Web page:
Strong to locally severe thunderstorms will fire over portions of South Texas into Monday night.
The storms will bring the potential for damaging wind gusts and hail. A couple of the strongest storms could also produce a tornado.
Flash and urban flooding are possible in some locations, as is typically the case with thunderstorms in Texas.
Communities that can be hit by a severe thunderstorm include Laredo, McAllen, Brownsville, Victoria and Corpus Christi.
In addition to the threat of damaging weather conditions, the storms offer temporary relief to the drought conditions in the area, which have been getting much worse in recent weeks.
A few locations could be hit with an inch or two of rain into Monday night.
Joaquin continues its journey across the northern Atlantic toward Europe, where it is expected to reach Spain and Portugal this weekend.
Winter will kick off with mild weather in the Northeast and mid-Atlantic as an intensifying El Niño influences the weather pattern across the country.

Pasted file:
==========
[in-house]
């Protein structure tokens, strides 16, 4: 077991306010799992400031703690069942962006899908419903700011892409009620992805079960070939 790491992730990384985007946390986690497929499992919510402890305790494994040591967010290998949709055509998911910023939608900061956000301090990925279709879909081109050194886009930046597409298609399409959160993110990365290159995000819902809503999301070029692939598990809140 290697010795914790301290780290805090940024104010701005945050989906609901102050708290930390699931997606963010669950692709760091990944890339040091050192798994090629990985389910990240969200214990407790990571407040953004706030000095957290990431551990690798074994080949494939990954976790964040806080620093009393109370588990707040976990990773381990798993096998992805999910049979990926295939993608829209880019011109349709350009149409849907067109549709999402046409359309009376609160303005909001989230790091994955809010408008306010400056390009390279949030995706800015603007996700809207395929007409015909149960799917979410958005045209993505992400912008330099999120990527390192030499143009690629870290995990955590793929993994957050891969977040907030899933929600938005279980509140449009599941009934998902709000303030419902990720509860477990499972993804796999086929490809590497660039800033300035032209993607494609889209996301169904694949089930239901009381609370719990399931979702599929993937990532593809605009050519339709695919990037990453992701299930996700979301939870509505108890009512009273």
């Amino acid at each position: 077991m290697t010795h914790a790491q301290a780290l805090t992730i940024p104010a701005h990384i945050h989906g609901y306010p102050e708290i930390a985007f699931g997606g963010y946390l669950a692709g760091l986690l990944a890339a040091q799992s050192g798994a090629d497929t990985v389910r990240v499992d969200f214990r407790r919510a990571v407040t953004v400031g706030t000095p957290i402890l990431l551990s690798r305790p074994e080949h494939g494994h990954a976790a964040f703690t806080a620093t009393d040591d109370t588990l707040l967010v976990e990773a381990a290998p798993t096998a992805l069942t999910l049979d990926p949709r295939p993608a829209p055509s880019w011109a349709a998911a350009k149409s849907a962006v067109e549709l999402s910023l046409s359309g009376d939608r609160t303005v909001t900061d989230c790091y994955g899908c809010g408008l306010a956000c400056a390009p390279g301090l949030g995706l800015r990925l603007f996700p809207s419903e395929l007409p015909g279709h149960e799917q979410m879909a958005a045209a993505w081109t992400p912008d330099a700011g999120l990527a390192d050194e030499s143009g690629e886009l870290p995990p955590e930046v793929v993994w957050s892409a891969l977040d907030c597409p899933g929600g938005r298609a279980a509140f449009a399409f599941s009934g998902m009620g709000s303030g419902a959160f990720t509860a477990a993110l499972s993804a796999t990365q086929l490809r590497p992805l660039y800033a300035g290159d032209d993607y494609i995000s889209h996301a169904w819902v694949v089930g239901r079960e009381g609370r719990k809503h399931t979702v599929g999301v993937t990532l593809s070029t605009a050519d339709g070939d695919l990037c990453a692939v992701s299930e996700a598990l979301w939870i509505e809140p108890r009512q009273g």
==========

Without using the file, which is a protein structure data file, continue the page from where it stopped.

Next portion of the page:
Typhoon Choi-wan remains on track to slam northern Japan and neighboring Russia with strong winds, heavy rain and pounding seas late this week despite losing its tropical characteristics beforehand.
After historic rainfall across South Carolina, dam breaches and failures have aggravated already dangerous flooding problems.
While waters will be slow to recede across flood-ravaged South Carolina, a stretch of dry weather will provide favorable conditions for cleanup efforts across the region through Friday.
Despite Hurricane Oho not making landfall across Hawaii, rough surf will rattle the islands into Friday.
New England (1962)
Hurricane Daisy produced heavy rains; Reading, MA received 12.10 inches from 5-7th; floods and tide damage in eastern New England/Nova Scotia.
Puerto Rico (1970)
Floods caused "most widespread natural disaster in recent years". A total of 38.42 inches of rain fell in 6 days, causing $62 million damage; 18 people were killed.
Seattle, WA (1981)
Four inches of rain in 24 hours, a record for the city.